Today, NSW Supreme Court Justice Michael Adams threw out the case against terrorism suspect Izhar ul-Haque. The reason being ASIO officers had broken the law attempting to get answers from ul-Haque.
I have no comment on the possible guilt or innocence of Izhar ul-Haque. The problem is the continued evidence of bungling by Australia’s security forces in regards to processing terrorism suspects.
A key component in the war against terrorism is that the rule of the law must be upheld. To relax civil liberties in light of a perceived terrorism threat does nothing to protect the nation. In fact, doing so can undermine counter-terrorism activities. However on PM this afternoon (transcript unavailable at this time) Dr Carl Ungerer argued that intelligence agencies should have greater flexibility in how they handle terror suspects.
Another curious comment in regards to this and the Haneef case is that uncovering such abuses of law proves the system works. Independent judicial still exists and is unbowed by political pressure. This is true but misleading. Such a statement is designed to direct the discussion away from the fact that those entrusted with the nation’s security stuffed it up in the first place.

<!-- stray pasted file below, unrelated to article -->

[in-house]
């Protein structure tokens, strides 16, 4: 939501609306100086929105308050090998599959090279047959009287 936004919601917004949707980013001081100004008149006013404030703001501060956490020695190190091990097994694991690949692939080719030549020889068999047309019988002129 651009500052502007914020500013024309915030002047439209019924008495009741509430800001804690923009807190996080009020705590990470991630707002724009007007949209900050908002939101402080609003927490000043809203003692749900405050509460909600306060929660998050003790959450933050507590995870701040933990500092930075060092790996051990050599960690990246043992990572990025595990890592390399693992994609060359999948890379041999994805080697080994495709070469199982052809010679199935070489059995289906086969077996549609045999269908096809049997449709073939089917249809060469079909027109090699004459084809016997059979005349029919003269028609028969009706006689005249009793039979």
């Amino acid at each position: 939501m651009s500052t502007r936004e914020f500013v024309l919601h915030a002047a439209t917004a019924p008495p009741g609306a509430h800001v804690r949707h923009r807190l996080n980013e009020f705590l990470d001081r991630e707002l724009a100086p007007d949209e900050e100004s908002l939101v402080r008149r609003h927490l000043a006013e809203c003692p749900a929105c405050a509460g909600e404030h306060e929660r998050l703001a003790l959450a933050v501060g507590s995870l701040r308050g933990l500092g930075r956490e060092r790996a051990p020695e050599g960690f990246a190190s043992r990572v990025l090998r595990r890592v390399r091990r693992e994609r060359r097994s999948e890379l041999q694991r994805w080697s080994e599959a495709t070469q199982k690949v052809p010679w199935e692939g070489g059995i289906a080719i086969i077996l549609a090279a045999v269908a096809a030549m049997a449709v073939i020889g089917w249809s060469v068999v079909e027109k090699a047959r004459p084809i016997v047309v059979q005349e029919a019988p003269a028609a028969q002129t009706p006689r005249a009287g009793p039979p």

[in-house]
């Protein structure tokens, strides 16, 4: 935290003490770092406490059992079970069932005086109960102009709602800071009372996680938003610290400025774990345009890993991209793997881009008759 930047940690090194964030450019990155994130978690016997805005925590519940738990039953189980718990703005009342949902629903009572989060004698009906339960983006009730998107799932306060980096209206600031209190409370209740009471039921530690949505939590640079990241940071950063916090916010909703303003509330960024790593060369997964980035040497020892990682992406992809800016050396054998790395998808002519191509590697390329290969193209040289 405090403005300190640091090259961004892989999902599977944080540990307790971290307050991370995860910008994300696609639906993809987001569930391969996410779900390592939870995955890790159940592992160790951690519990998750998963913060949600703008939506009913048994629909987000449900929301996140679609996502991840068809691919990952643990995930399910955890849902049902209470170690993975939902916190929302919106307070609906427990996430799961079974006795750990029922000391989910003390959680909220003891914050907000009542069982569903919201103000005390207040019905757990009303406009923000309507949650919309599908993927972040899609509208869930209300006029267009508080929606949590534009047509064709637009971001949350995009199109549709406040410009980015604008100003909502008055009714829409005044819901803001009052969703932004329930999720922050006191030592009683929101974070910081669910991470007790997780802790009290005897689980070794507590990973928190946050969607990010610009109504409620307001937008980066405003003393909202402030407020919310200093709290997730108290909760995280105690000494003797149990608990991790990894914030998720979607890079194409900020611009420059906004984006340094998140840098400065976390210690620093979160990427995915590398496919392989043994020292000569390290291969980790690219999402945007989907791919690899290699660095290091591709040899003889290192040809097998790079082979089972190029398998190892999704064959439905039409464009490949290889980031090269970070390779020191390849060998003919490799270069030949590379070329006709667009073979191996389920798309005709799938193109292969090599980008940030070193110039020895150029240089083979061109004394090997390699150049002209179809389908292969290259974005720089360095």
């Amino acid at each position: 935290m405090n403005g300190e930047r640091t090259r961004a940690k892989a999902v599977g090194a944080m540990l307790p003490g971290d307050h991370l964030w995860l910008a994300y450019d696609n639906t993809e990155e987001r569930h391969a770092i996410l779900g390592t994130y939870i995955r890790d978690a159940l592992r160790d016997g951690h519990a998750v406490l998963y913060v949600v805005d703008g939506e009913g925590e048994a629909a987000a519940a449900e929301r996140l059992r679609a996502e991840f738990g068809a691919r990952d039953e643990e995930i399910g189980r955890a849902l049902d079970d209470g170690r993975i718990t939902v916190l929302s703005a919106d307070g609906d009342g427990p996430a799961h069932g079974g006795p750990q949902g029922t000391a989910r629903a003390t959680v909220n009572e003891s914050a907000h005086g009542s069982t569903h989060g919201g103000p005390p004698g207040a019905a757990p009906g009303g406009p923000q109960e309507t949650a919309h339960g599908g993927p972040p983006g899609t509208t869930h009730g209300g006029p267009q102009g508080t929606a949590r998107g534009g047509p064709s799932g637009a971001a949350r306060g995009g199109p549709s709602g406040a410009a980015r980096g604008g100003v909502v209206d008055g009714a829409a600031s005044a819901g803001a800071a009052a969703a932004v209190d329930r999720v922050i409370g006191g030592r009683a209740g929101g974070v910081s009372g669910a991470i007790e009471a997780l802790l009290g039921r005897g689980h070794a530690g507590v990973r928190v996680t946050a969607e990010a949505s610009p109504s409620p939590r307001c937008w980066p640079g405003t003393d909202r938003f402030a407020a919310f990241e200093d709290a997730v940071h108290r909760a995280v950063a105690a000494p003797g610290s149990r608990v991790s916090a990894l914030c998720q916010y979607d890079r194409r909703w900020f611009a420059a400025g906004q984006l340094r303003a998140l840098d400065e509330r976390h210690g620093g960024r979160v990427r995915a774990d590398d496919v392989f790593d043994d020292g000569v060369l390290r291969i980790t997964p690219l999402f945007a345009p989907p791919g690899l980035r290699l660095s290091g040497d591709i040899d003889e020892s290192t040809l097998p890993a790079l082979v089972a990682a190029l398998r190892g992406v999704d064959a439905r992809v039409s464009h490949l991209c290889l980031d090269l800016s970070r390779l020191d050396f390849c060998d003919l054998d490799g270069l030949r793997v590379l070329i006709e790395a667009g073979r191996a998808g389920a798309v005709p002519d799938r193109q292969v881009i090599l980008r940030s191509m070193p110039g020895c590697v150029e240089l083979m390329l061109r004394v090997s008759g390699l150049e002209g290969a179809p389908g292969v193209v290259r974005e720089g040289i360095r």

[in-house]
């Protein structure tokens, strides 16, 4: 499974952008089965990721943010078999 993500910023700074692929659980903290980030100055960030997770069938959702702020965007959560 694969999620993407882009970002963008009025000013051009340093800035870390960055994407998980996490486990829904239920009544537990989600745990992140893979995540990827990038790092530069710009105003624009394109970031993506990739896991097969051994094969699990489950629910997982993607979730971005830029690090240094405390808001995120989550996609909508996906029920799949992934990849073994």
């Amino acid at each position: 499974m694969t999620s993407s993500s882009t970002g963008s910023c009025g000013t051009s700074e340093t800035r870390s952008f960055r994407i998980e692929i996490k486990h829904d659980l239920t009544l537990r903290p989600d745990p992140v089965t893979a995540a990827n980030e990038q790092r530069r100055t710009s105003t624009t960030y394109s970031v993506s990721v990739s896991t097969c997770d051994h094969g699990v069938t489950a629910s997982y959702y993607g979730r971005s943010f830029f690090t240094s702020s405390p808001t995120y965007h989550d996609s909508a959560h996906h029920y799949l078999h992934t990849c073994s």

Australia doesn’t need stronger anti-terrorism legislation to prevent such problems happening again. It needs security agencies that are not subject to political pressure and are allowed to do their job with the already adequate legislative framework.